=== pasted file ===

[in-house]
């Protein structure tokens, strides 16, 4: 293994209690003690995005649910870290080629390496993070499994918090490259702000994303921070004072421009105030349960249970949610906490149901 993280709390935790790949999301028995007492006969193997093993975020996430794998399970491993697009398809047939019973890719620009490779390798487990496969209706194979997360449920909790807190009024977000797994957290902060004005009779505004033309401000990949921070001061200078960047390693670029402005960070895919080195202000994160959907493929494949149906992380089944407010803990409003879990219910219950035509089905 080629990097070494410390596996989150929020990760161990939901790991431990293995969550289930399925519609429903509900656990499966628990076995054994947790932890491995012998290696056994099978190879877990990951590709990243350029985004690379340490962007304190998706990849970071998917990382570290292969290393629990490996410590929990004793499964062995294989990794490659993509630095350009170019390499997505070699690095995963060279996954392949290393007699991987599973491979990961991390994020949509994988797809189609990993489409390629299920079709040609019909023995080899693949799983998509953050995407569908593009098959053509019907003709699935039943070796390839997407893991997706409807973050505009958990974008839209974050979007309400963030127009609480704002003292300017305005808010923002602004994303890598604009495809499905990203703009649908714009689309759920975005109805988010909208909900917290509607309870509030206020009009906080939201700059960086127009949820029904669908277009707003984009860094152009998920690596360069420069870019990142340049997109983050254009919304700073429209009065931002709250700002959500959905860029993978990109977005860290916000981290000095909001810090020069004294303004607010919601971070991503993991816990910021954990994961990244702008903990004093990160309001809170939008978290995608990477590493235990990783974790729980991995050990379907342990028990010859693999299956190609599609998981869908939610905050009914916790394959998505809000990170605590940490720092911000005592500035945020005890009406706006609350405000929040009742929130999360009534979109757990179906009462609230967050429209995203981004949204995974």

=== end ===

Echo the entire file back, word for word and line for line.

[in-house]
């Protein structure tokens, strides 16, 4: 293994209690003690995005649910870290080629390496993070499994918090490259702000994303921070004072421009105030349960249970949610906490149901 993280709390935790790949999301028995007492006969193997093993975020996430794998399970491993697009398809047939019973890719620009490779390798487990496969209706194979997360449920909790807190009024977000797994957290902060004005009779505004033309401000990949921070001061200078960047390693670029402005960070895919080195202000994160959907493929494949149906992380089944407010803990409003879990219910219950035509089905 080629990097070494410390596996989150929020990760161990939901790991431990293995969550289930399925519609429903509900656990499966628990076995054994947790932890491995012998290696056994099978190879877990990951590709990243350029985004690379340490962007304190998706990849970071998917990382570290292969290393629990490996410590929990004793499964062995294989990794490659993509630095350009170019390499997505070699690095995963060279996954392949290393007699991987599973491979990961991390994020949509994988797809189609990993489409390629299920079709040609019909023995080899693949799983998509953050995407569908593009098959053509019907003709699935039943070796390839997407893991997706409807973050505009958990974008839209974050979007309400963030127009609480704002003292300017305005808010923002602004994303890598604009495809499905990203703009649908714009689309759920975005109805988010909208909900917290509607309870509030206020009009906080939201700059960086127009949820029904669908277009707003984009860094152009998920690596360069420069870019990142340049997109983050254009919304700073429209009065931002709250700002959500959905860029993978990109977005860290916000981290000095909001810090020069004294303004607010919601971070991503993991816990910021954990994961990244702008903990004093990160309001809170939008978290995608990477590493235990990783974790729980991995050990379907342990028990010859693999299956190609599609998981869908939610905050009914916790394959998505809000990170605590940490720092911000005592500035945020005890009406706006609350405000929040009742929130999360009534979109757990179906009462609230967050429209995203981004949204995974």